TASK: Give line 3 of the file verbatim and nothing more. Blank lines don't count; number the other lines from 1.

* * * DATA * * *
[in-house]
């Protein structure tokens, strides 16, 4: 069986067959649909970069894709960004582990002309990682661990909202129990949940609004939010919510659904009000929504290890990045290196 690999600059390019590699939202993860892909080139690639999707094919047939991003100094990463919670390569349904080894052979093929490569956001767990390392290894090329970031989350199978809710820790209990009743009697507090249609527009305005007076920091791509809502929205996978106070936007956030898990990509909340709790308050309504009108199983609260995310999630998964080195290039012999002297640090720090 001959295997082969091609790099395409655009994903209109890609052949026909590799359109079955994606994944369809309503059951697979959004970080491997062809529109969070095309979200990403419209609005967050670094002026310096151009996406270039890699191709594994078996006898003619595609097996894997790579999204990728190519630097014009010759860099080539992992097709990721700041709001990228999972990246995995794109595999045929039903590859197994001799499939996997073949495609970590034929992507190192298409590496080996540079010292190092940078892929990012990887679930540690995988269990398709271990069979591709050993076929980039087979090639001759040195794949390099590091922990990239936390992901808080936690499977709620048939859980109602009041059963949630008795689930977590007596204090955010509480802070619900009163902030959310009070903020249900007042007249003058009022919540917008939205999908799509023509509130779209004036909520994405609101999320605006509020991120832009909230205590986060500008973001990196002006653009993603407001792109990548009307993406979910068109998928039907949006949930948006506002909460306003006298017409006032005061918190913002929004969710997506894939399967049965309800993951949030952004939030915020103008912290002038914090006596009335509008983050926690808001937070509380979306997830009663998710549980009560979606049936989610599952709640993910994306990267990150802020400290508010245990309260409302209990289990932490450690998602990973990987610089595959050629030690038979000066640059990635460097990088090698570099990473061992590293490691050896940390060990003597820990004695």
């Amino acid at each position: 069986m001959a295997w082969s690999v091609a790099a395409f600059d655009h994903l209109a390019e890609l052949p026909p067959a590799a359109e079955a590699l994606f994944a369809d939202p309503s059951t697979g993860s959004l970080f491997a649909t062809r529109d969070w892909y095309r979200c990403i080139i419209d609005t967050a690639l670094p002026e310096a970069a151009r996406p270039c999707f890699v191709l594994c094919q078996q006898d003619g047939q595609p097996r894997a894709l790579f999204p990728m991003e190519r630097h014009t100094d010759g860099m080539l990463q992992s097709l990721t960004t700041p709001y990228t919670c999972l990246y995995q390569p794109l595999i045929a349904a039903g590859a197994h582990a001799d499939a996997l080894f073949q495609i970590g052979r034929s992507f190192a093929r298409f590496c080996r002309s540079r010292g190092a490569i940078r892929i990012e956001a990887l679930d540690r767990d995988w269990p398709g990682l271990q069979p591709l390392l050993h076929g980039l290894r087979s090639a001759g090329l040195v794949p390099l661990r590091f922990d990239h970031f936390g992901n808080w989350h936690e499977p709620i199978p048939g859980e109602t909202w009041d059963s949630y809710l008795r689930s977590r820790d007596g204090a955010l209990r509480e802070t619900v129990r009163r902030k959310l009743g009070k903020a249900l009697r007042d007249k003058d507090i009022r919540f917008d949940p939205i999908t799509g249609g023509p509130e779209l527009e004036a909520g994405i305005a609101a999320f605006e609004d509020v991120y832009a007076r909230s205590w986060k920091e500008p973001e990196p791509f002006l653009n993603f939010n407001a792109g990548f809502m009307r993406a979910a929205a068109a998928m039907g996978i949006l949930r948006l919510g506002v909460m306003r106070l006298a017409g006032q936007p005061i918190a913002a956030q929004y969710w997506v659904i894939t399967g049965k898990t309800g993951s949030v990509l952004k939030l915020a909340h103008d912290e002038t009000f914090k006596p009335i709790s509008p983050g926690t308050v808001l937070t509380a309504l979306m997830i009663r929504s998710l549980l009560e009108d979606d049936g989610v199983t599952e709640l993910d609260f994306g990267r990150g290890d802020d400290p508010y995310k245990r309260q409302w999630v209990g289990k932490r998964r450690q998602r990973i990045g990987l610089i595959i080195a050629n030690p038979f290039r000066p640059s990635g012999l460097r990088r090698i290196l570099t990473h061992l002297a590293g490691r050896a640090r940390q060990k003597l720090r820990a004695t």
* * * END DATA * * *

């Amino acid at each position: 069986m001959a295997w082969s690999v091609a790099a395409f600059d655009h994903l209109a390019e890609l052949p026909p067959a590799a359109e079955a590699l994606f994944a369809d939202p309503s059951t697979g993860s959004l970080f491997a649909t062809r529109d969070w892909y095309r979200c990403i080139i419209d609005t967050a690639l670094p002026e310096a970069a151009r996406p270039c999707f890699v191709l594994c094919q078996q006898d003619g047939q595609p097996r894997a894709l790579f999204p990728m991003e190519r630097h014009t100094d010759g860099m080539l990463q992992s097709l990721t960004t700041p709001y990228t919670c999972l990246y995995q390569p794109l595999i045929a349904a039903g590859a197994h582990a001799d499939a996997l080894f073949q495609i970590g052979r034929s992507f190192a093929r298409f590496c080996r002309s540079r010292g190092a490569i940078r892929i990012e956001a990887l679930d540690r767990d995988w269990p398709g990682l271990q069979p591709l390392l050993h076929g980039l290894r087979s090639a001759g090329l040195v794949p390099l661990r590091f922990d990239h970031f936390g992901n808080w989350h936690e499977p709620i199978p048939g859980e109602t909202w009041d059963s949630y809710l008795r689930s977590r820790d007596g204090a955010l209990r509480e802070t619900v129990r009163r902030k959310l009743g009070k903020a249900l009697r007042d007249k003058d507090i009022r919540f917008d949940p939205i999908t799509g249609g023509p509130e779209l527009e004036a909520g994405i305005a609101a999320f605006e609004d509020v991120y832009a007076r909230s205590w986060k920091e500008p973001e990196p791509f002006l653009n993603f939010n407001a792109g990548f809502m009307r993406a979910a929205a068109a998928m039907g996978i949006l949930r948006l919510g506002v909460m306003r106070l006298a017409g006032q936007p005061i918190a913002a956030q929004y969710w997506v659904i894939t399967g049965k898990t309800g993951s949030v990509l952004k939030l915020a909340h103008d912290e002038t009000f914090k006596p009335i709790s509008p983050g926690t308050v808001l937070t509380a309504l979306m997830i009663r929504s998710l549980l009560e009108d979606d049936g989610v199983t599952e709640l993910d609260f994306g990267r990150g290890d802020d400290p508010y995310k245990r309260q409302w999630v209990g289990k932490r998964r450690q998602r990973i990045g990987l610089i595959i080195a050629n030690p038979f290039r000066p640059s990635g012999l460097r990088r090698i290196l570099t990473h061992l002297a590293g490691r050896a640090r940390q060990k003597l720090r820990a004695t």